In the ideational foundry of Delhi’s Ramlila Maidan, which is aglow with the searing heat of a popular discontent against corruption, new notions of citizenship have been forged and those old recast. No doubt, these ideas have not acquired the requisite tinsel strength to not shatter under the gargantuan, and contradictory, pressure of our politics. Yet, it can be said without qualification that, in the open school of democracy at the Ramlila Maidan, where contrasting ideologies clash and their votaries intermittently stroll in and out, the idea of a new Indian citizenry has been midwifed.
The personality of the new Indian citizen, though still nebulous, can be outlined—she and he have cast away the apathy of the past to become remarkably assertive. They believe they must play the role of the watchdog of democracy every day, eschewing the tendency to reduce it to a ritual performed every five years; they don’t think they should accept all laws Parliament frames—especially those not to their satisfaction; they don’t believe their representatives are their mai-baap; and, more significantly, they fervently believe in their strength and resolve to usher in the change they want to see around them. They are simply so many Obamas saying, “Yes, we can”.
Different glaciers of rage, each with a different name, melt into a torrent threatening to destroy all bulwarks.
In a sharp departure from the politics of the past two decades, the new citizen accepts the existence of divergent views and beliefs in a pluralistic society. He and she believe that in the open school of democracy, different speakers espouse a bewildering variety of worldviews and it is for the people to choose what they wish to subscribe to. They seem to understand that the suffering and anguish of a people bind them in deeper and more enduring ties than ascribed identities. This holds out the hope that they perhaps could imbibe the spirit of empathy for those from groups more marginalised than theirs. The new citizen is willing to listen, learn and set aside the goggles of the past through which he and she have been perceiving the present and wear those more suitable to 2011.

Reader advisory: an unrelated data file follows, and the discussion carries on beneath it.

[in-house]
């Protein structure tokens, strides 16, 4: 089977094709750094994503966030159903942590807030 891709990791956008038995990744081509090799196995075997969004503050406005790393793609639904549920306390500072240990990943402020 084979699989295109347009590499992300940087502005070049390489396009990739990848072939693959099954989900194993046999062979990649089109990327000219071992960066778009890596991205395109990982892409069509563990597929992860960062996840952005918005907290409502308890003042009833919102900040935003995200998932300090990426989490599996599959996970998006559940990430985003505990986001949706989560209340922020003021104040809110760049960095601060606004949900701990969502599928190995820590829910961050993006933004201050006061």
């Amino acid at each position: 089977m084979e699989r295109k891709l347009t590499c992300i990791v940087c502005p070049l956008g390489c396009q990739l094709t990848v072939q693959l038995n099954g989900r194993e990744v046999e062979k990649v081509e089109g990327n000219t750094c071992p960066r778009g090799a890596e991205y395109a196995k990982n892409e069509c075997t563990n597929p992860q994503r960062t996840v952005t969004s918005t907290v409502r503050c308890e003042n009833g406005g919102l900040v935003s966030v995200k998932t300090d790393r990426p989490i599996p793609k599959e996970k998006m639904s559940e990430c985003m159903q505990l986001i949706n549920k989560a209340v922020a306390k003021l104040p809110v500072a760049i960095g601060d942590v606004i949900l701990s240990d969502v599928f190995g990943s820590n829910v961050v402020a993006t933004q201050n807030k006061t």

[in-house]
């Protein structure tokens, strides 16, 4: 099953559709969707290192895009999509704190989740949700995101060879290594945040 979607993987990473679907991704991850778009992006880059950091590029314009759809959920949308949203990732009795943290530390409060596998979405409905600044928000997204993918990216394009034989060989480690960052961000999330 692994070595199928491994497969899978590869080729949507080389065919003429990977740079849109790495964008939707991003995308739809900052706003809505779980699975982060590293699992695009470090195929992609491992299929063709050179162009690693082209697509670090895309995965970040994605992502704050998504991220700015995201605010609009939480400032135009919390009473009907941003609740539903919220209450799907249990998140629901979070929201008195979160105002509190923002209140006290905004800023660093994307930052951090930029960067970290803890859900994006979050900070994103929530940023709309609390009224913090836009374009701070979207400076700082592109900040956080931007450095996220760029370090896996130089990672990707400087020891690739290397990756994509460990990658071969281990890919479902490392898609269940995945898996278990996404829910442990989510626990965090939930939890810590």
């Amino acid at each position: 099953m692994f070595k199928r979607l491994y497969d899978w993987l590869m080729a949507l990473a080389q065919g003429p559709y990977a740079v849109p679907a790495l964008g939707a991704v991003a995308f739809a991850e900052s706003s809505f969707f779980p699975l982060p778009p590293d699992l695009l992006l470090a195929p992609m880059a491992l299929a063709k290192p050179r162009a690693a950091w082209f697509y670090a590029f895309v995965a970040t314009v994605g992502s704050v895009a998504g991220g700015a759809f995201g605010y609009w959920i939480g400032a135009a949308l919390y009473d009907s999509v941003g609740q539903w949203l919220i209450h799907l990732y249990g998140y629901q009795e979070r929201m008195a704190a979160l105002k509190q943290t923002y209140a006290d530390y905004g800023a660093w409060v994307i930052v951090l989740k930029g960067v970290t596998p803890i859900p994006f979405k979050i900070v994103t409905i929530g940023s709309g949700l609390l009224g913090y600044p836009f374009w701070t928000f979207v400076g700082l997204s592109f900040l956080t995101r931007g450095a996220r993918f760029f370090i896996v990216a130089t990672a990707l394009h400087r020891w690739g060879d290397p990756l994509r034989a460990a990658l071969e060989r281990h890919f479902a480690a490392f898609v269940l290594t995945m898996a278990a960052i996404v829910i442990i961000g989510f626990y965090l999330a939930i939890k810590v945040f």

It is August 21, a Sunday, and I’m wending my way to the Ramlila Maidan, oblivious about the existence of said foundry, as also about those working in it, other than the handful who comprise Team Anna. The road bustles with people—wearing their Anna topis and waving the tricolour, they chant a medley of slogans to create an incomprehensible din. As I mingle with the throng, engaging in snatches of conversation here and there, I seem to become, in my quest to fathom the flow of inexhaustible energy, the proverbial eye in the sky.
From up there, I see different glaciers of rage, each sporting a different name—bribe, price rise, land appropriation, high college fees, unemployment, low wages et al—melt into so many mountain slipstreams that pour into a torrent of water hurtling down, threatening to smash through any bulwark erected in its course, and discovering the depths of its own fury and majestic power. It’s a sight quite enchanting, mesmerising and humbling. It’s also a sight quite frightening—it has demonstrated the propensity to overflow the ‘banks of the Constitution’, recognising no will other than its own, and threatening to drown out those wishing to tame and control it. Shades of anarchy? A madness with no method?
To sites such as the Ramlila Maidan, we often venture with preconceived notions—formed by our own experiences and those of others, further defined and distilled from the images 24x7 TV channels beam. I am aware of certain pet theories about the Anna movement—that the urban middle class dominates the movement, that the RSS has mobilised the crowds in the hope of wresting the Uttar Pradesh assembly from Mayawati’s control and launching a final assault against the UPA in 2014. The crowds, it is said, comprise reactionary Hindu communalists virulently opposed to Muslims, OBCs and Dalits.